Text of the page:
On July 15, Grayson Kohlwes from Colo celebrated his 6th birthday. He finished preschool and soon will be on his way to kindergarten. Grayson will have simple decisions to make for his first day of school. For instance; what backpack, what color of scissors, how many crayons and which lunch box.
Grayson’s parents Brad and Amy Kohlwes, however, will have many concerns and worries on the first day of school, like wondering, ‘Did he make it down the steps or fall at recess?’
For many parents, worrying about our children falling on the playground or stumbling down a step isn’t a high priority. But, keeping Grayson from falling became critical when they discovered he has muscular dystrophy.
According to the Mayo Clinic website, muscular dystrophy is a group of diseases that cause progressive weakness and loss of muscle mass. In muscular dystrophy, abnormal genes (mutations) interfere with the production of proteins needed to form healthy muscle.
There are many different kinds of muscular dystrophy. Symptoms of the most common variety begin in childhood, mostly in boys. Other types don’t surface until adulthood.
When Grayson was 3 years old, he broke his right femur. He was in a cast from the waist down for four weeks and didn’t walk until two weeks after the doctor removed the cast. “Grayson hasn’t walked normally since he broke his femur, ” said Amy. “We took him back to the orthopedic doctor a year after the broken femur, and they said it was fine. I questioned the pediatrician several times, and she believed it was from the broken femur,” she continued.
At the end of December, Grayson’s older sister, Callie, got hurt playing basketball. “We took her to a pediatric orthopedic to get her checked out,” commented Amy. ” While we were there, I asked the doctor if he could look at her little brother when we came back for Callie’s MRI results, and he said yes.”
The following month the orthopedic doctor gave Grayson an examination. The doctor ordered an x-ray on Grayson’s leg to see if the bone had healed properly. The x-ray showed the femur had healed perfectly. Next, the doctor had Grayson run down the hallway and climb stairs. “Children with muscular dystrophy don’t run well, and climbing is an obstacle,” added Amy. “The doctor then question Brad and I to see if we had any signs of muscle weakness in our family history. None of our family had any history,” said Amy. “The doctor ordered a blood test. A week later, he called and told me that Grayson had high muscle protein in his bloodstream, and he had high CK (creatine kinase) results. This was a sign of muscular dystrophy, and the doctor immediately made an appointment for Grayson at the University of Iowa.”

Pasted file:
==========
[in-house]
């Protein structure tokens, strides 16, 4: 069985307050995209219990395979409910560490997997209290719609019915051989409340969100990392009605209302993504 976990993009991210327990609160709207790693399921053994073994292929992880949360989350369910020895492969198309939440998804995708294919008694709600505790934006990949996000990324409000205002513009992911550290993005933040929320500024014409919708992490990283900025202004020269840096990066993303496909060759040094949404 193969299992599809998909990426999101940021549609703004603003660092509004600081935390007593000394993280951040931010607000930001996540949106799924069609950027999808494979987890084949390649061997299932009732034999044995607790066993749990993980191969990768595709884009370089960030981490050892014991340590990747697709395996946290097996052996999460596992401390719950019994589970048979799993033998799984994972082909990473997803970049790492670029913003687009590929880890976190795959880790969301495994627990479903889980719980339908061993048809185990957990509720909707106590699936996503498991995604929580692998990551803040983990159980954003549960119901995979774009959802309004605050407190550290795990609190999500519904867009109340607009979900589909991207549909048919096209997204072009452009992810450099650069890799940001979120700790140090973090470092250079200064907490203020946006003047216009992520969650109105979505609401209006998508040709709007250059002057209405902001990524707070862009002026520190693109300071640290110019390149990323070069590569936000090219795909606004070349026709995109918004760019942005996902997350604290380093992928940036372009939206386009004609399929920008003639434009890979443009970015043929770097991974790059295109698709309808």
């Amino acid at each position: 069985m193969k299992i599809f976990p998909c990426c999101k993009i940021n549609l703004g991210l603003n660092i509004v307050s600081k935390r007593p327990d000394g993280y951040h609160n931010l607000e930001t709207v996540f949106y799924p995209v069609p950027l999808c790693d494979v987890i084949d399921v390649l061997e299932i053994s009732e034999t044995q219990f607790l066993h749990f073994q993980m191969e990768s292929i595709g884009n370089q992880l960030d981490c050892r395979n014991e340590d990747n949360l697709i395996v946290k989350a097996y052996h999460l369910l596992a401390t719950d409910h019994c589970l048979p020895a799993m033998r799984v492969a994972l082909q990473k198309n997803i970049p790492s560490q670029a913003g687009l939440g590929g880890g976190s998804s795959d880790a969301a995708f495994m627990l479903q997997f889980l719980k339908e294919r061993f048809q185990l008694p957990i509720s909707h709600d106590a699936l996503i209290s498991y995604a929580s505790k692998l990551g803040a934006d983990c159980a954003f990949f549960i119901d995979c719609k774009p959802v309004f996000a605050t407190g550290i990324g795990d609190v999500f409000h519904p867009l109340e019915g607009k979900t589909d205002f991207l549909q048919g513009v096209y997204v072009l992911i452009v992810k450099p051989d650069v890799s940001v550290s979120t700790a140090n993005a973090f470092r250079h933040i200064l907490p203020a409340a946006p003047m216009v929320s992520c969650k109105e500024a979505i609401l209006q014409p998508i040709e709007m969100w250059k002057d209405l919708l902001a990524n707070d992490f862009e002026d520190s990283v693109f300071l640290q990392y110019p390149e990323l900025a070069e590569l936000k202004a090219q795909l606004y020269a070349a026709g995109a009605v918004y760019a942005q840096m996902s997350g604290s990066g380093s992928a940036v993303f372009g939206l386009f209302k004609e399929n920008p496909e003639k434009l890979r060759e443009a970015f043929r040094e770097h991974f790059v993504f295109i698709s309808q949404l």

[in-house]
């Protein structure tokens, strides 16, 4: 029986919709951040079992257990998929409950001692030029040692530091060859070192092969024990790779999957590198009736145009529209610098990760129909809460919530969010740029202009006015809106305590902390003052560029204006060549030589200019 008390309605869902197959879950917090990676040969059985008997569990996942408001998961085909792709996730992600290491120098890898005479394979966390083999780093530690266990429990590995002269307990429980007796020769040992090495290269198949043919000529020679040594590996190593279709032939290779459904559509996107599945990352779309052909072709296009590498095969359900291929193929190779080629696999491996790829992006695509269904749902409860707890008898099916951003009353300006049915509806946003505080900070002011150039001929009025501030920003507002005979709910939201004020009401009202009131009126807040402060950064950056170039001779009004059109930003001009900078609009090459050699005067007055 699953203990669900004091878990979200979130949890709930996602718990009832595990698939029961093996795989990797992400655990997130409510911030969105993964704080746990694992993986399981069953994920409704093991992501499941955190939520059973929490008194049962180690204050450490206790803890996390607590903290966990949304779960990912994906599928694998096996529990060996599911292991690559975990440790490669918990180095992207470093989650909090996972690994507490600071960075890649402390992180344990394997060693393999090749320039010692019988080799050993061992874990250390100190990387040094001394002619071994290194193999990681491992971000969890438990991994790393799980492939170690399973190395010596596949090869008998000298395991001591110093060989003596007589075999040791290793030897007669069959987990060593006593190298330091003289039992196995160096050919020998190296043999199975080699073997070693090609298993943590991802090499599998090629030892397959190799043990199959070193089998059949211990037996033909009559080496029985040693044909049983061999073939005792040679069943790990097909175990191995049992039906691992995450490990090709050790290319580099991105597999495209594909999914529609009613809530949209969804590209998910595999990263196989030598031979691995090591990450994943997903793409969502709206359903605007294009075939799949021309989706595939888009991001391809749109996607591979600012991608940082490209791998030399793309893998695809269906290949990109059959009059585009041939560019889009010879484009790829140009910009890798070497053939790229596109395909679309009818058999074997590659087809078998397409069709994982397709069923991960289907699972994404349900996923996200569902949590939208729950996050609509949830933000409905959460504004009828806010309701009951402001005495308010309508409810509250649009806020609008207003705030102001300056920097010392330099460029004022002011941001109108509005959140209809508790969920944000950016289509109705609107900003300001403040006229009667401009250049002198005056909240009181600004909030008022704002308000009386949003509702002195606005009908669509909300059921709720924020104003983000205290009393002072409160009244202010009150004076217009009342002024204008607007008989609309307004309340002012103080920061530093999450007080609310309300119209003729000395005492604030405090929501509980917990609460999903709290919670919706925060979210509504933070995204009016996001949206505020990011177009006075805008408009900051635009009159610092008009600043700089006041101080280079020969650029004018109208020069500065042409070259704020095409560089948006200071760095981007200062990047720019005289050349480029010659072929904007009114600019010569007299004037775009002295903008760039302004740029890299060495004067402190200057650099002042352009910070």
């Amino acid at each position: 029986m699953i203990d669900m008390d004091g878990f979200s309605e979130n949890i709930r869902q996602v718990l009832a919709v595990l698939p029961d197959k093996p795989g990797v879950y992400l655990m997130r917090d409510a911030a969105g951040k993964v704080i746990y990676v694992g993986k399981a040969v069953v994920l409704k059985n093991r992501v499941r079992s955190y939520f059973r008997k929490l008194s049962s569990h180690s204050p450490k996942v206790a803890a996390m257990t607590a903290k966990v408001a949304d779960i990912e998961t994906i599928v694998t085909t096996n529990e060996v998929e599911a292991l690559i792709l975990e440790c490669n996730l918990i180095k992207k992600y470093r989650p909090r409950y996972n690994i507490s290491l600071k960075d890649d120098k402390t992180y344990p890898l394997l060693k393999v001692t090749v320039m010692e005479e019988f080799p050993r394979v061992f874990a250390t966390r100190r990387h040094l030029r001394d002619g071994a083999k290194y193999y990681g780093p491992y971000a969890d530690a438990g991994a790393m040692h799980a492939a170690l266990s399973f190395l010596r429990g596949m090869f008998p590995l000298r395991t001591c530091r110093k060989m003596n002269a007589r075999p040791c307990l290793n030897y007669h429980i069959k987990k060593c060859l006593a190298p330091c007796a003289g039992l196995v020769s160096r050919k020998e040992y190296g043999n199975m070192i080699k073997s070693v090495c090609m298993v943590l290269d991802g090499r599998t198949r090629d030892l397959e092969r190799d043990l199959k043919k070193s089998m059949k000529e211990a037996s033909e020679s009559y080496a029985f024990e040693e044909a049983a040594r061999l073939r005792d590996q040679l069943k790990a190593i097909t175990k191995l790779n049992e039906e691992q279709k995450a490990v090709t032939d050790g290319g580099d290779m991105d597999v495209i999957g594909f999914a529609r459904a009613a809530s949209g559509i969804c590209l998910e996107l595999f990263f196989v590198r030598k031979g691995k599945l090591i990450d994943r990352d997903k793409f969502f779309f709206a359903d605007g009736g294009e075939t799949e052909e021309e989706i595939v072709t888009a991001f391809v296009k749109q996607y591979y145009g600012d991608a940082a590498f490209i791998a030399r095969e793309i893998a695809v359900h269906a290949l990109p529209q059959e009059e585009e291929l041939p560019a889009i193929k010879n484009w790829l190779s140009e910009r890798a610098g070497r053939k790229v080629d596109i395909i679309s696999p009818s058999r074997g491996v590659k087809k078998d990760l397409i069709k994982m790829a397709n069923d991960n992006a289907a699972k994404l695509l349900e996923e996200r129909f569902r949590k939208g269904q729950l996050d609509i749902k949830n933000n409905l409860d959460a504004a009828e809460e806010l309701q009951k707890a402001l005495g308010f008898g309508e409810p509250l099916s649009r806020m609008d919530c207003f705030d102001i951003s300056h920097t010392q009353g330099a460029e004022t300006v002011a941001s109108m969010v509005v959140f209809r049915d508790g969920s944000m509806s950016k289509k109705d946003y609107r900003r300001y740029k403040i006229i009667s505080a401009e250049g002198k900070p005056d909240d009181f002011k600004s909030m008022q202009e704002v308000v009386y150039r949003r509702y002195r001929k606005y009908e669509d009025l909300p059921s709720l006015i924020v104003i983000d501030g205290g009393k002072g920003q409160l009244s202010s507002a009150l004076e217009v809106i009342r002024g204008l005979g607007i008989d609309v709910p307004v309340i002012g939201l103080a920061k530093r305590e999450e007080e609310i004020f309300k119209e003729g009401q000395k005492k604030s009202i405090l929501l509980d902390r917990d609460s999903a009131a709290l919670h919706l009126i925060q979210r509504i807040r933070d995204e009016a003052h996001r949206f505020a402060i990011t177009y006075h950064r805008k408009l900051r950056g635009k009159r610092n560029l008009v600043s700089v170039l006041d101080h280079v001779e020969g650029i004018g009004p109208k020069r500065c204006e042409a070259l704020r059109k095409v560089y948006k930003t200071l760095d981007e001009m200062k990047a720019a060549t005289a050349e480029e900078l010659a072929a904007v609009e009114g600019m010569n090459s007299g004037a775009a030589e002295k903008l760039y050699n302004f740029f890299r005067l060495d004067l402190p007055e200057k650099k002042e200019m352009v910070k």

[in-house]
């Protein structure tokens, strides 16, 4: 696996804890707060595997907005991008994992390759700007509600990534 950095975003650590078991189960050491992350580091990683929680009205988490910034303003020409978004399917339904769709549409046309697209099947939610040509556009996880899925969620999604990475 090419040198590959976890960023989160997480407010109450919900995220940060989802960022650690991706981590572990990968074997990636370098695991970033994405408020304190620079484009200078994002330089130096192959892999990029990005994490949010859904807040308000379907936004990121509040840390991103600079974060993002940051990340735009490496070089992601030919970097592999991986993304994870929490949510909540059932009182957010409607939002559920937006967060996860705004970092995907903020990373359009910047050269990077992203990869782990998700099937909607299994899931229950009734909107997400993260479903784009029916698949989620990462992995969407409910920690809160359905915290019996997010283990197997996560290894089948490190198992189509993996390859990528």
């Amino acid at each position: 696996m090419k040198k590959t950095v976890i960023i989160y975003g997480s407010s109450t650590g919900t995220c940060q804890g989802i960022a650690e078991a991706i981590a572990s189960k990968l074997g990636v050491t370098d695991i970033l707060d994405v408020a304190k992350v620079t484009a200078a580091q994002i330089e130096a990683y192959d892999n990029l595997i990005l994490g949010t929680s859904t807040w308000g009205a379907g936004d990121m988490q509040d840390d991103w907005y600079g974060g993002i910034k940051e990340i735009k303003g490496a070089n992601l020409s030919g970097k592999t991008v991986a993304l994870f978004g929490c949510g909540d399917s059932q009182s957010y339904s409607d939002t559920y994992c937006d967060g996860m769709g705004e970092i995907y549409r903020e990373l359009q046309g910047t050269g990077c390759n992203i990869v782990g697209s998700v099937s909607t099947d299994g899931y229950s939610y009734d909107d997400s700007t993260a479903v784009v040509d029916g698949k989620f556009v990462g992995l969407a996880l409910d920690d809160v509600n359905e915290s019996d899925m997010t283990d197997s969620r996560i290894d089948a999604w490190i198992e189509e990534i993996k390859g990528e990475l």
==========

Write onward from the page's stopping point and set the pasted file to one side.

Grayson’s appointment was a week later. After his doctor evaluated him and ran a few tests, the doctor believed he had what is called Duchenne muscular dystrophy. “The only way to confirm what type of this disease Grayson has was through genetic testing. Nine weeks later, we received the confirmation. Grayson has Duchenne muscular dystrophy,” said Amy.
The Mayo Clinic website states: Duchenne muscular dystrophy is the most common form of the disease. Although girls can be carriers and mildly affected, it’s much more common in boys. About one-third of boys with (DMD) don’t have a family history of the disease, possibly because the gene involved may be subject to sudden abnormal change.
Signs and symptoms typically appear in early childhood and may include: Frequent falls, difficulty rising from a lying or sitting-up position, trouble running or jumping, walking on the toes, large calf muscles, muscle pain, and stiffness and learning disabilities.
Did Grayson show any of the symptoms? Amy responded, “Yes, his gait when he walks is different. When he runs, he pumps his arms and his legs, doesn’t move very fast. He has lots of problems climbing steps, and when he is laying on the floor, he has to roll over onto his knees and get up from there.”
After the results of Grayson’s many tests, it was time to meet with the doctors to determine their plan of attack. After carefully weighing their options, Brad and Amy decided to put Grayson on an experimental drug called edasalonexent. “Some patients choose to go on a steroid-like prednisone, but the side effects were stunting of growth, delayed puberty and behavioral problems,” added Amy. “We choose not to use a steroid.”
To help spread awareness of MD, Amy organized a 5/K - Team Grayson - muscle walk. The walk took place in Colo on Saturday morning, July 13, during the town’s annual Crossroads Festival. There were 377 participants registered for the walk, and the Colo Fire Department hosted a free-will donation breakfast, where all proceeds also went to the MDA.
“We were surprised, and overwhelmed by the support we received for Team Grayson,” said Amy. “Together, we raised approximately $14,000 to aid in research for a cure of MD.”
Anyone who knows Grayson can describe him as energetic, loving, funny and has a contagious laugh. He loves to eat chips and pepperoni, and he drinks lots of milk. He has shown courage, strength and bravery throughout all of his tests and now takes 20 pills a day, as Amy says, “just like a champ!”
As for what Grayson’s family will do next, Amy said, “We plan to give Grayson as normal of a life as he can have and still be a little boy, and my hope for his future is that he can keep his mobility. I want him to be able to do things that everybody can do.”
“Courage isn’t having the strength to go on. It’s going on when you don’t have strength.” — Napoleon Bonaparte